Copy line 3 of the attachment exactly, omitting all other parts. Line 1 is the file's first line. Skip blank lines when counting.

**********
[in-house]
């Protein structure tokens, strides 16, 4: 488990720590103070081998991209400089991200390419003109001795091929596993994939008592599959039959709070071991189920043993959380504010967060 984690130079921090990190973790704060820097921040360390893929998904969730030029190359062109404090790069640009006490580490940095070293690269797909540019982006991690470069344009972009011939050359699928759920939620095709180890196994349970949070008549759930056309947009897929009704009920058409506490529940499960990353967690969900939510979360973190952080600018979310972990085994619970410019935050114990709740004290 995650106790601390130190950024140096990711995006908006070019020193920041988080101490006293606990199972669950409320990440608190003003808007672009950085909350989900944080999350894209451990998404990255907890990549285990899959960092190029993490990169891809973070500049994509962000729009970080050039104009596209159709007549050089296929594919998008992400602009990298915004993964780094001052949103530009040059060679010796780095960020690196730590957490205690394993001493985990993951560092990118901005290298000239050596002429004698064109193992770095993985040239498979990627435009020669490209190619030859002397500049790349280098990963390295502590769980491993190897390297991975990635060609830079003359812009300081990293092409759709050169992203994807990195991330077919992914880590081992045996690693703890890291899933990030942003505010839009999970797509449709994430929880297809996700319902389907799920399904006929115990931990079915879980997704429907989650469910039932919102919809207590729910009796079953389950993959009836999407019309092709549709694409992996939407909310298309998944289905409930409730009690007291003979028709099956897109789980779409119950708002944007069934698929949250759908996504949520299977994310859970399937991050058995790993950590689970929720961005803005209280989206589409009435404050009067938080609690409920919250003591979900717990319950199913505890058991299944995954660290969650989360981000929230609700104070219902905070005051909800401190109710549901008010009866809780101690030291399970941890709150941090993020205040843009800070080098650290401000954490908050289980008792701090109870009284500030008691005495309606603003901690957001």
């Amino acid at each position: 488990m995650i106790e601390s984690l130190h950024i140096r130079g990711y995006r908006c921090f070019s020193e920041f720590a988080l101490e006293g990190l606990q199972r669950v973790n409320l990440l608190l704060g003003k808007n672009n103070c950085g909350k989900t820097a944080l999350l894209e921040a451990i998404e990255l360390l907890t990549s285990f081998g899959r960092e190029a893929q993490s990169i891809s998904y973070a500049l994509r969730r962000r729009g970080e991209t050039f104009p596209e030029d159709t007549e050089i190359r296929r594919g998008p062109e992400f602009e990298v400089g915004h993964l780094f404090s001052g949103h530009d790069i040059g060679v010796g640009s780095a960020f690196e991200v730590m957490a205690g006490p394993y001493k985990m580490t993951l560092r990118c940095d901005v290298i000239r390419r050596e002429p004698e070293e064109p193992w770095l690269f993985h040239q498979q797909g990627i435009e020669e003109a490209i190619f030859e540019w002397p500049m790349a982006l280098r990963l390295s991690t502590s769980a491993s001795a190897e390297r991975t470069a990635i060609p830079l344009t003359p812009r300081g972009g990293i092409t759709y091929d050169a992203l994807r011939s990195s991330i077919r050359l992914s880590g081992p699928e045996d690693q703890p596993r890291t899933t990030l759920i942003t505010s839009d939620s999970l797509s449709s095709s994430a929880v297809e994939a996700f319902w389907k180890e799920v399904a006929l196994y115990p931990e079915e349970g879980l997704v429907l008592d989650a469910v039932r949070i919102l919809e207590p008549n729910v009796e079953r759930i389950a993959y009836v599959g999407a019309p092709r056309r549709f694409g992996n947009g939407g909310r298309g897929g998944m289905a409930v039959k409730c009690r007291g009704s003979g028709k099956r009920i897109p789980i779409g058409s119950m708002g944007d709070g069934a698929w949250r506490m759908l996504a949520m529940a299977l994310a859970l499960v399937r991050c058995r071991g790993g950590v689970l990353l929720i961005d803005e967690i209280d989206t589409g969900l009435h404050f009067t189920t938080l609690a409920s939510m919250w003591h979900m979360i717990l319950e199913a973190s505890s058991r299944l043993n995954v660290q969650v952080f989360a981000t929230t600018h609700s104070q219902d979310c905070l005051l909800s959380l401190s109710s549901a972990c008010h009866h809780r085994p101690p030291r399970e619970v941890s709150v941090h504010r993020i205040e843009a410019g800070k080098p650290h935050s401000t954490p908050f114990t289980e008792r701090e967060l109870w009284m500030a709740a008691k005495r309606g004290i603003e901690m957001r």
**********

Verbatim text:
């Amino acid at each position: 488990m995650i106790e601390s984690l130190h950024i140096r130079g990711y995006r908006c921090f070019s020193e920041f720590a988080l101490e006293g990190l606990q199972r669950v973790n409320l990440l608190l704060g003003k808007n672009n103070c950085g909350k989900t820097a944080l999350l894209e921040a451990i998404e990255l360390l907890t990549s285990f081998g899959r960092e190029a893929q993490s990169i891809s998904y973070a500049l994509r969730r962000r729009g970080e991209t050039f104009p596209e030029d159709t007549e050089i190359r296929r594919g998008p062109e992400f602009e990298v400089g915004h993964l780094f404090s001052g949103h530009d790069i040059g060679v010796g640009s780095a960020f690196e991200v730590m957490a205690g006490p394993y001493k985990m580490t993951l560092r990118c940095d901005v290298i000239r390419r050596e002429p004698e070293e064109p193992w770095l690269f993985h040239q498979q797909g990627i435009e020669e003109a490209i190619f030859e540019w002397p500049m790349a982006l280098r990963l390295s991690t502590s769980a491993s001795a190897e390297r991975t470069a990635i060609p830079l344009t003359p812009r300081g972009g990293i092409t759709y091929d050169a992203l994807r011939s990195s991330i077919r050359l992914s880590g081992p699928e045996d690693q703890p596993r890291t899933t990030l759920i942003t505010s839009d939620s999970l797509s449709s095709s994430a929880v297809e994939a996700f319902w389907k180890e799920v399904a006929l196994y115990p931990e079915e349970g879980l997704v429907l008592d989650a469910v039932r949070i919102l919809e207590p008549n729910v009796e079953r759930i389950a993959y009836v599959g999407a019309p092709r056309r549709f694409g992996n947009g939407g909310r298309g897929g998944m289905a409930v039959k409730c009690r007291g009704s003979g028709k099956r009920i897109p789980i779409g058409s119950m708002g944007d709070g069934a698929w949250r506490m759908l996504a949520m529940a299977l994310a859970l499960v399937r991050c058995r071991g790993g950590v689970l990353l929720i961005d803005e967690i209280d989206t589409g969900l009435h404050f009067t189920t938080l609690a409920s939510m919250w003591h979900m979360i717990l319950e199913a973190s505890s058991r299944l043993n995954v660290q969650v952080f989360a981000t929230t600018h609700s104070q219902d979310c905070l005051l909800s959380l401190s109710s549901a972990c008010h009866h809780r085994p101690p030291r399970e619970v941890s709150v941090h504010r993020i205040e843009a410019g800070k080098p650290h935050s401000t954490p908050f114990t289980e008792r701090e967060l109870w009284m500030a709740a008691k005495r309606g004290i603003e901690m957001r």